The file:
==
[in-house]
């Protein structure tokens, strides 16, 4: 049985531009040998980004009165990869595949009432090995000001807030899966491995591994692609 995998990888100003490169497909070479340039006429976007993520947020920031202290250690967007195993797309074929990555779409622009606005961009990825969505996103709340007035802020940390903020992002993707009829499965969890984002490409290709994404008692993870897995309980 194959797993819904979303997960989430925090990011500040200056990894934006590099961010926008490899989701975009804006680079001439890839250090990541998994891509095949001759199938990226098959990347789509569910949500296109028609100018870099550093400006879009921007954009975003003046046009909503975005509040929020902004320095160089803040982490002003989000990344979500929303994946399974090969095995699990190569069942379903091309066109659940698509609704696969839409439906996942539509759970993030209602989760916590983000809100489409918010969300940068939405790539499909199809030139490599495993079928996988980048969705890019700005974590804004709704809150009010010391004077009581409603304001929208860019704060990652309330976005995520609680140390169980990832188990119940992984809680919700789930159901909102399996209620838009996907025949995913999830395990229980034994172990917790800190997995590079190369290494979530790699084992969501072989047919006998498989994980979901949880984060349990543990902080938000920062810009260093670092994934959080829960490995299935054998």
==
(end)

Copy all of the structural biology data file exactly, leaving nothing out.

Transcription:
[in-house]
């Protein structure tokens, strides 16, 4: 049985531009040998980004009165990869595949009432090995000001807030899966491995591994692609 995998990888100003490169497909070479340039006429976007993520947020920031202290250690967007195993797309074929990555779409622009606005961009990825969505996103709340007035802020940390903020992002993707009829499965969890984002490409290709994404008692993870897995309980 194959797993819904979303997960989430925090990011500040200056990894934006590099961010926008490899989701975009804006680079001439890839250090990541998994891509095949001759199938990226098959990347789509569910949500296109028609100018870099550093400006879009921007954009975003003046046009909503975005509040929020902004320095160089803040982490002003989000990344979500929303994946399974090969095995699990190569069942379903091309066109659940698509609704696969839409439906996942539509759970993030209602989760916590983000809100489409918010969300940068939405790539499909199809030139490599495993079928996988980048969705890019700005974590804004709704809150009010010391004077009581409603304001929208860019704060990652309330976005995520609680140390169980990832188990119940992984809680919700789930159901909102399996209620838009996907025949995913999830395990229980034994172990917790800190997995590079190369290494979530790699084992969501072989047919006998498989994980979901949880984060349990543990902080938000920062810009260093670092994934959080829960490995299935054998």